Mining and society are intricately connected. We are so dependent upon mining that it is far more realistic to question how, when, and where we will mine than to question if we will mine.
But this brings forth some serious challenges. The resources we depend upon are finite, and we are consuming an ever-increasing amount of them. At the current rate of growth in consumption, it will not be long before we will need more resources than our planet can provide. What will we do then?
More significantly, what can and will we do to prevent this scenario from unfolding?
‘Rethink’ is an exploration into how society can become sustainable and what roles all of us play in achieving this goal. It is a call to action to begin the change now, with the recognition of the factors that can drive or inhibit such change. Most importantly, it is a dialogue on how we get from ‘here’ to ‘there’.
It has been a while since the last Rethink posting, but I am back with some new stories on the Museum’s efforts to reduce its ecological footprint.
First off, the gap since the last Rethink post is due to work on our summer exhibit – Water: Beneath the Surface – which is running from April 25 through to the end of August. Now at first, it might seem that an exhibit on Water is a step away from the goal of an exhibit on sustainability, but is not. The central concepts of Rethink are present within this new exhibit, but are found beneath the surface.
Consider this: it takes over 20 litres of water to grow one head of broccoli. Even more water demanding is tea. It takes over 400 litres of water to produce one litre of brewed tea. When you consider how much water is needed to sustain each of us every day when everything is accounted for (for example the water needed to produce clothing, electronics, and other goods), the simple truth is Canadians use quite a bit. The first thing we need to be aware of is how much we actually do use.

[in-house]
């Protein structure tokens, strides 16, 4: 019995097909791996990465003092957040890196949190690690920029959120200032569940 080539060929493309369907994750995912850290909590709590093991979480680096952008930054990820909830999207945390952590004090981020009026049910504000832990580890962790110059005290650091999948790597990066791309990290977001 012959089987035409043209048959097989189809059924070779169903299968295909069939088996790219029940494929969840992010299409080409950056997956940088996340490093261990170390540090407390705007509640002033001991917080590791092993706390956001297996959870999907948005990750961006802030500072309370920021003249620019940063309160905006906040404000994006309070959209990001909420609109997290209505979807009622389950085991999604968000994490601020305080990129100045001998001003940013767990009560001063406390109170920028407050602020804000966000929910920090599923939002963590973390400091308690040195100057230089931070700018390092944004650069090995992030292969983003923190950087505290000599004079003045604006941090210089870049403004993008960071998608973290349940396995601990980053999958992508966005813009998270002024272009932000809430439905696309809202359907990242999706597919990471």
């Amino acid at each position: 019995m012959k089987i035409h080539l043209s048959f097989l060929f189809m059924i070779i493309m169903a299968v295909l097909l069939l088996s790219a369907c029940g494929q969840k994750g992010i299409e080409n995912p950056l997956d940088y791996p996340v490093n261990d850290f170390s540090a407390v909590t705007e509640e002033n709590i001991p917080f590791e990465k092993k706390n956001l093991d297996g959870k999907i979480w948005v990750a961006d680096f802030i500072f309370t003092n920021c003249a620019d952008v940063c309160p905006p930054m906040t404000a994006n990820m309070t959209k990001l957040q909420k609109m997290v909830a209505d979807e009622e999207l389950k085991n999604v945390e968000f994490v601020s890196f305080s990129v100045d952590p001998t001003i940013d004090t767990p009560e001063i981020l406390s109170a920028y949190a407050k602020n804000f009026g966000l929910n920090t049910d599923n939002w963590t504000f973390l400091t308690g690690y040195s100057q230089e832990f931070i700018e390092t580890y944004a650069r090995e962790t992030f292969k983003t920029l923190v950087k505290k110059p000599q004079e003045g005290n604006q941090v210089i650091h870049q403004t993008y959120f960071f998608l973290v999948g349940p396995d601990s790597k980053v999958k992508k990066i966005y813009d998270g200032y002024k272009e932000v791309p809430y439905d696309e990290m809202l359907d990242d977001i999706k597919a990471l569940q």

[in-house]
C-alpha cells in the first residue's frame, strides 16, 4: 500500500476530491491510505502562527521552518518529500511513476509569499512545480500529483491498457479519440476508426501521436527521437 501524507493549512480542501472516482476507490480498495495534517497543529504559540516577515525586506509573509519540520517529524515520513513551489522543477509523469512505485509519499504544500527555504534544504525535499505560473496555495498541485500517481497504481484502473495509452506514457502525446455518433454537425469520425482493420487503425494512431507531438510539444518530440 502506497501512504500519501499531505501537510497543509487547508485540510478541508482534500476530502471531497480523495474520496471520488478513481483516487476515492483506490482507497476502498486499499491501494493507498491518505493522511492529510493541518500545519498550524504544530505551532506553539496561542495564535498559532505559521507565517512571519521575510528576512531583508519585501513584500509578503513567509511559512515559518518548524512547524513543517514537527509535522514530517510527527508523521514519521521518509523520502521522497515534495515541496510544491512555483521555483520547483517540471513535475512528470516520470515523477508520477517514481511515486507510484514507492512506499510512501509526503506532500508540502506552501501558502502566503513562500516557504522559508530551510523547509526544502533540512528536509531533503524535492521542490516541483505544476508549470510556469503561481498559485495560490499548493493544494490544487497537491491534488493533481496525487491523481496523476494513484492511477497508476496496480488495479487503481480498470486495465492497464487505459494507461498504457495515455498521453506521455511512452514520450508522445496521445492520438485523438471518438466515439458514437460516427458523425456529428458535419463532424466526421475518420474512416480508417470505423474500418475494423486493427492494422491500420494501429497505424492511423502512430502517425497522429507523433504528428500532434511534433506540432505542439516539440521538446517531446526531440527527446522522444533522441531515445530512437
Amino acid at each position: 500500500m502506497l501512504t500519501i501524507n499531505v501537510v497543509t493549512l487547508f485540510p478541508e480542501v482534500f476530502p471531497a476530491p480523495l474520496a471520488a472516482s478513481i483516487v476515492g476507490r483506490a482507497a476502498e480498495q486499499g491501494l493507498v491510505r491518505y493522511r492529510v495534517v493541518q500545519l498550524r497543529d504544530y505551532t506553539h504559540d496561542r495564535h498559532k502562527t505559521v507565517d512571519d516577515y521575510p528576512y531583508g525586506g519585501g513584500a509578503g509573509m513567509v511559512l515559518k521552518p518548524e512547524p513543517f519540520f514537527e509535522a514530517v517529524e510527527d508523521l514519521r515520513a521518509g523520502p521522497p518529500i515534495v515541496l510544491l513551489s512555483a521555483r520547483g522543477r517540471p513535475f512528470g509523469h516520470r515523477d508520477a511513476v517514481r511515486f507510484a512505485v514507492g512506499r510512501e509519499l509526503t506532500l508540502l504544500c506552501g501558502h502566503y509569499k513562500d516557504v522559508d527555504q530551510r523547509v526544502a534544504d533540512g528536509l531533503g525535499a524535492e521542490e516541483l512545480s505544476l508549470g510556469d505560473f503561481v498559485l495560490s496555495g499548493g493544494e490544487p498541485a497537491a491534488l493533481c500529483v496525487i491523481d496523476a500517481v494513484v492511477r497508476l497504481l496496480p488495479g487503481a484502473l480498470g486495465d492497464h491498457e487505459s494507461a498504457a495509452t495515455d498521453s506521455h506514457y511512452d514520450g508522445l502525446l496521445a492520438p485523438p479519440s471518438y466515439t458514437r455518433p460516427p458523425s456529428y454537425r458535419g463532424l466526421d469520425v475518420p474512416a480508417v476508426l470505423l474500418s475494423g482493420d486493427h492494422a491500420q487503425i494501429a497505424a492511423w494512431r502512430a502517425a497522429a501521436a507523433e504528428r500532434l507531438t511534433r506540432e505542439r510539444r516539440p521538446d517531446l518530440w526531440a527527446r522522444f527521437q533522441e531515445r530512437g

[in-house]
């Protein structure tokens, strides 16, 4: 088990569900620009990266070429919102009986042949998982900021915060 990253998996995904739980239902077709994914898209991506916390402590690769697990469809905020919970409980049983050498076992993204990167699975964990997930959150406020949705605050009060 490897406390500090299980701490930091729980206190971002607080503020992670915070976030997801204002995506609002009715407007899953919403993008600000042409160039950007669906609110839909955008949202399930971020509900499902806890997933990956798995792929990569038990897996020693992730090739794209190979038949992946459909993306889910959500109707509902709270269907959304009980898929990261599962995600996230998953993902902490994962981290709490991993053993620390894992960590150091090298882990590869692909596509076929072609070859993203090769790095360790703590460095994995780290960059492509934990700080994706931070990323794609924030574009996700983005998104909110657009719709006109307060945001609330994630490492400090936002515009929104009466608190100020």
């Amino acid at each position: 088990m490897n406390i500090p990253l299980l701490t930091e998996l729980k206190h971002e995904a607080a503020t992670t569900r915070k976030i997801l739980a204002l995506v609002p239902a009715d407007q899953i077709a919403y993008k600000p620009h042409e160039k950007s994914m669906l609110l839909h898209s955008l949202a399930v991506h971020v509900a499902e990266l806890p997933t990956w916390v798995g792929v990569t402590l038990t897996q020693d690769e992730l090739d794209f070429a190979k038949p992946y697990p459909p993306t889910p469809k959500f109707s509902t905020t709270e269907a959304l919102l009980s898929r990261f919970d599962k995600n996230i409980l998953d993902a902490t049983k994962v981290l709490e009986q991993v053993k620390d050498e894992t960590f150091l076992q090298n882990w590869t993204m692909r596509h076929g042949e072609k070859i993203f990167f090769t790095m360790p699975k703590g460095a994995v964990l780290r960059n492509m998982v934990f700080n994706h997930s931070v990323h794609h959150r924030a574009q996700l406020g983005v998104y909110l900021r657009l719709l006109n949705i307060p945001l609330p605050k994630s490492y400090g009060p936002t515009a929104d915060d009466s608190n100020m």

Water, as a finite resource, requires new thought on how it is used.
Secondly, since my last update, the Green Team has developed its list of goals for 2016. Near the top, and the one currently getting attention, is addressing a water related issue. Our gold panning is heated during the winter to prevent freezing. One of the major sources of our greenhouse gas emissions is the propane we use to heat that water along with a couple of our buildings. The heating of the gold panning water may not prove to be the largest consumer of propane, but it is seemingly the most inefficient since the water constantly flows out of the panning area.
What we are looking at is installing solar powered heating for the gold panning area. This installation, if it goes ahead, will be a major step for us in reducing our emissions. It will also be the largest project completed by the Green Team since forming last year.
Lastly, as many other organizations have experienced, while we are working to improve our recycling collection from our visitors, it remains a challenge. In my view, I think the solution is in limiting what refuse is generated combined with perhaps removing the sorting responsibility from the visitor. This however, would place more demands upon the Museum than is currently feasible. So in the meantime, we are continuing to work on better identification of our bins, so as to reduce the cross contamination.